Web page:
I AM A DARK SUN seen through a window. My only purpose is to observe the moon. Ominous arts of the two daughters of Dr. Chang opened a hollow on one side of my tent. They do not believe in waiting and yet make love with every man who offers them a chance to escape the alchemical dreams of the father. Their white, black, hypnotic, and erotic magic kept me going. I thanked them for all the licking, wounds, encouragement, and laughter. However, I never stopped being stuck in the odd game of memory. Indeed, they—the daughters—were an exhausted consolation, released into a vacuum: my own emptiness. During those years, I did not allow myself to leave the window, nor did I leave the darkness that is now my workplace. From there I thought of all the solutions. Hour after hour I deleted options that ended up being wrong: to hack virtual library books to find one of your own; to sickly surf through Google, searching for your name; to enter chat rooms where someone knew a line by Coleridge; to delete half of each Radiohead song locked in my iPod or download videos on YouTube of Sufi dancers. Everything was stupid and will never replace our ghostly bodies; our staring at each other, trying to make eye contact; the cold parks and the ellipsis. I thought of giving in, but when there seemed to be no option, the key appeared before me: we never left the circus. So there is no map. Maybe therein was the meaning that was hidden in the wordsrepeated by the blind man every time we passed: “Our tent is a frightening sphere whose center is everywhere and circumference nowhere.” Nothing is outside of the arena surrounded by chairs, the tents that constituted our cosmos. I knew it seeing my mates walking safely through the yard at show time. At that moment, I found the answer to why some had long legs, red noses, and perverse whips; others had lobster tails, tits and beards, camel leather, and cannonball helmets; and others, sharp knives, fake guns, untruthful drinks, and word games. Nothing was distant for them, they never had to say goodbye; they came and went at will, using their wonders to astonish the unsuspecting inhabitants of the earth. It was then, at that moment, from my window, when I discovered that my arms—used to pursuing the swings in the air—were tentacles. Immediately I stretched them out of the window, and the tentacles were the size of the world; my arms reached all corners, they traveled through the nine planets of the solar system, and they went underwater. They climbed mountains, they left behind indivisible boundaries and ancestral fears. And one day, unexpectedly, when they stole past the moon, they could not continue; they were trapped. A similar marvel stopped them: other tentacles that, on a September morning, I found clinging to mine.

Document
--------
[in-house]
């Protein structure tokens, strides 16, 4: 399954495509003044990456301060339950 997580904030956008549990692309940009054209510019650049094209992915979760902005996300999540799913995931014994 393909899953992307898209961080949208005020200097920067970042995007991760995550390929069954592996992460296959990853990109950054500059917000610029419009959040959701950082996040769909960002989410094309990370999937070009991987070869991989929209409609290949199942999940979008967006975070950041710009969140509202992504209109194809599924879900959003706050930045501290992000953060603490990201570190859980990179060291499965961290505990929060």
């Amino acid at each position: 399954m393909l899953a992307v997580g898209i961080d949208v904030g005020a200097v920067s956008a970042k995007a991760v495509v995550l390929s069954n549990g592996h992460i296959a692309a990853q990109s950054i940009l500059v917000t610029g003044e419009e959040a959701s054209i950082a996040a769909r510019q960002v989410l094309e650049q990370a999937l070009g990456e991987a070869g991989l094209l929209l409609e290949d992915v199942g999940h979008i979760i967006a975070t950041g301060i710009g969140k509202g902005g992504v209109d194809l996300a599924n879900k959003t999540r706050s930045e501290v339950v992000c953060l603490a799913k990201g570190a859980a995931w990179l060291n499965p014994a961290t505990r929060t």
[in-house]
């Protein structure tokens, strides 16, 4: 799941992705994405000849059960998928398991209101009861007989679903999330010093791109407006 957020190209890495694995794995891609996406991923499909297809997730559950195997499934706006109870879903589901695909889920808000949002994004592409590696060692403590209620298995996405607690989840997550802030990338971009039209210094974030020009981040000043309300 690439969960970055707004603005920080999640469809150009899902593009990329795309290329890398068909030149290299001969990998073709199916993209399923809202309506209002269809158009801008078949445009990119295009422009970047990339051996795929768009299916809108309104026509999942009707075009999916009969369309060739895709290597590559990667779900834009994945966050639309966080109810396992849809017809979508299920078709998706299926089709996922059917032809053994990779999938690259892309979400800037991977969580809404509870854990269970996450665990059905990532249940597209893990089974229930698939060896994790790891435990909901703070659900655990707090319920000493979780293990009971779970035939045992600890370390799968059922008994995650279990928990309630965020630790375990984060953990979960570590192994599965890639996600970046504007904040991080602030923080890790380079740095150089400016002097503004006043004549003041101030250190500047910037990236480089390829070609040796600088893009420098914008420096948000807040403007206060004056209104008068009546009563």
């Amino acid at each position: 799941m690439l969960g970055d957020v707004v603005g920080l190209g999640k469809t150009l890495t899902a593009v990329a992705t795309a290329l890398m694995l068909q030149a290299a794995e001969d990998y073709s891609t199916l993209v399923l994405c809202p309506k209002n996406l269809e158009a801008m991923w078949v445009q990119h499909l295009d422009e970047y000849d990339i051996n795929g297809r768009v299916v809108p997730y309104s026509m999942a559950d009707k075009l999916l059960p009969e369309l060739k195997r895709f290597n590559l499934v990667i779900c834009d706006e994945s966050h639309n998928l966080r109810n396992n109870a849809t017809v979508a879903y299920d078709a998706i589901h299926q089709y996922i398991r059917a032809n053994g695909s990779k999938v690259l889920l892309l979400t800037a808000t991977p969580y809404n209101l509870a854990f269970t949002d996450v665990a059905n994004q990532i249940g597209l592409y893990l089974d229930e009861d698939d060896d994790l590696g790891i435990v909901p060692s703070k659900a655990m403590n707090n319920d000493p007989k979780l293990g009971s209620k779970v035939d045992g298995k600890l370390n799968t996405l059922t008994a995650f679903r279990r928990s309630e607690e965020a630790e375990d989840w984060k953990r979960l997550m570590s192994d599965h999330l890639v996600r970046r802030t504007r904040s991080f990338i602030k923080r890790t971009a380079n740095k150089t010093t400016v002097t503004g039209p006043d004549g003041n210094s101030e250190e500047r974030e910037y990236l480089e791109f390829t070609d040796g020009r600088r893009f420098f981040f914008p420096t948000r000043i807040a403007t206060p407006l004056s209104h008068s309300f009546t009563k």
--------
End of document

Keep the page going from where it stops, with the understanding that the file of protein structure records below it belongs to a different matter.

Story and photo by Humberto Valdivieso

*First published as part of ‘Narrative witness’ project